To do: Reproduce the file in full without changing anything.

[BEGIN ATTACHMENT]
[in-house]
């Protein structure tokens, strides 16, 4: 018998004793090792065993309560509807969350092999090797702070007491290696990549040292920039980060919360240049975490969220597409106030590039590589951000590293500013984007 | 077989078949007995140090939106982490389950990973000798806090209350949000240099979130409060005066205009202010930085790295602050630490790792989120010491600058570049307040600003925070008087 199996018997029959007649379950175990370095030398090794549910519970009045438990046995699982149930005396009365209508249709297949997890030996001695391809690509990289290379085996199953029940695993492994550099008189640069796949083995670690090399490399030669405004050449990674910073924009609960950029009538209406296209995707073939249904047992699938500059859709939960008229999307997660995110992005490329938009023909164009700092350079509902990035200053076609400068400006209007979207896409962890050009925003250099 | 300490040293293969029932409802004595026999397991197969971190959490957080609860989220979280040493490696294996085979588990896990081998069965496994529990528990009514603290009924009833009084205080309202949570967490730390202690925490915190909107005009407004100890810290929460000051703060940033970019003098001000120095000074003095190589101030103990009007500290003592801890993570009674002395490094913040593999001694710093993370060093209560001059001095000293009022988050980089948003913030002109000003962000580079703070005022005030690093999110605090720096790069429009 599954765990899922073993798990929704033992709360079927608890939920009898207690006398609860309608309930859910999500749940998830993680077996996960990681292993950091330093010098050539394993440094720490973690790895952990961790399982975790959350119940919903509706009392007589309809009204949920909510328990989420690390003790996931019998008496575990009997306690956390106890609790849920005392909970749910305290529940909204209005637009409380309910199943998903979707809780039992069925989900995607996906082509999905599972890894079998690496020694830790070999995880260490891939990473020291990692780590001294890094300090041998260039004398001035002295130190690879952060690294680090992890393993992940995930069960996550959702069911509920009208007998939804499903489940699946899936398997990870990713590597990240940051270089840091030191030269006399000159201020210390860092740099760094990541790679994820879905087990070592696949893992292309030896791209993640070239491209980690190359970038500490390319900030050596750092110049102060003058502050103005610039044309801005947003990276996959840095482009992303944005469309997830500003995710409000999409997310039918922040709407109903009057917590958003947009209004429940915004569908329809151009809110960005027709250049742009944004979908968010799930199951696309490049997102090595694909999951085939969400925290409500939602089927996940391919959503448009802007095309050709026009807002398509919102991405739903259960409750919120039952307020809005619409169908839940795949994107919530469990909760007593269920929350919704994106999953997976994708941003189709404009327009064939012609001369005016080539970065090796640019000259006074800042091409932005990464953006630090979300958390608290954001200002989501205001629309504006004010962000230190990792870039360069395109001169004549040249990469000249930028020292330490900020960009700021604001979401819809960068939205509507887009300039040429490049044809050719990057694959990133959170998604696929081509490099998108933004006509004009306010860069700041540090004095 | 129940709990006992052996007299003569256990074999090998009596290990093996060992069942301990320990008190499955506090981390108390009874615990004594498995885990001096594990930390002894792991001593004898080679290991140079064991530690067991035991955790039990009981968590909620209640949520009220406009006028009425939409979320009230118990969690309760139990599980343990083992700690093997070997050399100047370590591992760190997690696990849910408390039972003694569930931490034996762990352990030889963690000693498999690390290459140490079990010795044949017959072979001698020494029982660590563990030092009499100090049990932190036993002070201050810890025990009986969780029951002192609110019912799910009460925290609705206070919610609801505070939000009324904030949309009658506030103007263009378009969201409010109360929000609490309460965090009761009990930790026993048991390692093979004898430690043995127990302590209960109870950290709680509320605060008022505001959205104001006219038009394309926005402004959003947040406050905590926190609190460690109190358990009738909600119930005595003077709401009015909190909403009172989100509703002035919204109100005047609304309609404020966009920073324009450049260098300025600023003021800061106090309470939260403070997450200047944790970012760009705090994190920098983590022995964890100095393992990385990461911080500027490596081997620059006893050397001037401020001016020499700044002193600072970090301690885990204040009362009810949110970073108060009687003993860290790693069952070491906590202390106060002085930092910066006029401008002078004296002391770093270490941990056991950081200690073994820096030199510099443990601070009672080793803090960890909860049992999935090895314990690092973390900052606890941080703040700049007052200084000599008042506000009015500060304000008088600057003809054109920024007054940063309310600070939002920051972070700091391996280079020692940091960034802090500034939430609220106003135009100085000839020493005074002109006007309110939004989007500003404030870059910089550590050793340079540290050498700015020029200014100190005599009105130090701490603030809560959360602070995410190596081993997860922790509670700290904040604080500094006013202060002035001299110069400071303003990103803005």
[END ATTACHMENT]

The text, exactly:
[in-house]
């Protein structure tokens, strides 16, 4: 018998004793090792065993309560509807969350092999090797702070007491290696990549040292920039980060919360240049975490969220597409106030590039590589951000590293500013984007 | 077989078949007995140090939106982490389950990973000798806090209350949000240099979130409060005066205009202010930085790295602050630490790792989120010491600058570049307040600003925070008087 199996018997029959007649379950175990370095030398090794549910519970009045438990046995699982149930005396009365209508249709297949997890030996001695391809690509990289290379085996199953029940695993492994550099008189640069796949083995670690090399490399030669405004050449990674910073924009609960950029009538209406296209995707073939249904047992699938500059859709939960008229999307997660995110992005490329938009023909164009700092350079509902990035200053076609400068400006209007979207896409962890050009925003250099 | 300490040293293969029932409802004595026999397991197969971190959490957080609860989220979280040493490696294996085979588990896990081998069965496994529990528990009514603290009924009833009084205080309202949570967490730390202690925490915190909107005009407004100890810290929460000051703060940033970019003098001000120095000074003095190589101030103990009007500290003592801890993570009674002395490094913040593999001694710093993370060093209560001059001095000293009022988050980089948003913030002109000003962000580079703070005022005030690093999110605090720096790069429009 599954765990899922073993798990929704033992709360079927608890939920009898207690006398609860309608309930859910999500749940998830993680077996996960990681292993950091330093010098050539394993440094720490973690790895952990961790399982975790959350119940919903509706009392007589309809009204949920909510328990989420690390003790996931019998008496575990009997306690956390106890609790849920005392909970749910305290529940909204209005637009409380309910199943998903979707809780039992069925989900995607996906082509999905599972890894079998690496020694830790070999995880260490891939990473020291990692780590001294890094300090041998260039004398001035002295130190690879952060690294680090992890393993992940995930069960996550959702069911509920009208007998939804499903489940699946899936398997990870990713590597990240940051270089840091030191030269006399000159201020210390860092740099760094990541790679994820879905087990070592696949893992292309030896791209993640070239491209980690190359970038500490390319900030050596750092110049102060003058502050103005610039044309801005947003990276996959840095482009992303944005469309997830500003995710409000999409997310039918922040709407109903009057917590958003947009209004429940915004569908329809151009809110960005027709250049742009944004979908968010799930199951696309490049997102090595694909999951085939969400925290409500939602089927996940391919959503448009802007095309050709026009807002398509919102991405739903259960409750919120039952307020809005619409169908839940795949994107919530469990909760007593269920929350919704994106999953997976994708941003189709404009327009064939012609001369005016080539970065090796640019000259006074800042091409932005990464953006630090979300958390608290954001200002989501205001629309504006004010962000230190990792870039360069395109001169004549040249990469000249930028020292330490900020960009700021604001979401819809960068939205509507887009300039040429490049044809050719990057694959990133959170998604696929081509490099998108933004006509004009306010860069700041540090004095 | 129940709990006992052996007299003569256990074999090998009596290990093996060992069942301990320990008190499955506090981390108390009874615990004594498995885990001096594990930390002894792991001593004898080679290991140079064991530690067991035991955790039990009981968590909620209640949520009220406009006028009425939409979320009230118990969690309760139990599980343990083992700690093997070997050399100047370590591992760190997690696990849910408390039972003694569930931490034996762990352990030889963690000693498999690390290459140490079990010795044949017959072979001698020494029982660590563990030092009499100090049990932190036993002070201050810890025990009986969780029951002192609110019912799910009460925290609705206070919610609801505070939000009324904030949309009658506030103007263009378009969201409010109360929000609490309460965090009761009990930790026993048991390692093979004898430690043995127990302590209960109870950290709680509320605060008022505001959205104001006219038009394309926005402004959003947040406050905590926190609190460690109190358990009738909600119930005595003077709401009015909190909403009172989100509703002035919204109100005047609304309609404020966009920073324009450049260098300025600023003021800061106090309470939260403070997450200047944790970012760009705090994190920098983590022995964890100095393992990385990461911080500027490596081997620059006893050397001037401020001016020499700044002193600072970090301690885990204040009362009810949110970073108060009687003993860290790693069952070491906590202390106060002085930092910066006029401008002078004296002391770093270490941990056991950081200690073994820096030199510099443990601070009672080793803090960890909860049992999935090895314990690092973390900052606890941080703040700049007052200084000599008042506000009015500060304000008088600057003809054109920024007054940063309310600070939002920051972070700091391996280079020692940091960034802090500034939430609220106003135009100085000839020493005074002109006007309110939004989007500003404030870059910089550590050793340079540290050498700015020029200014100190005599009105130090701490603030809560959360602070995410190596081993997860922790509670700290904040604080500094006013202060002035001299110069400071303003990103803005």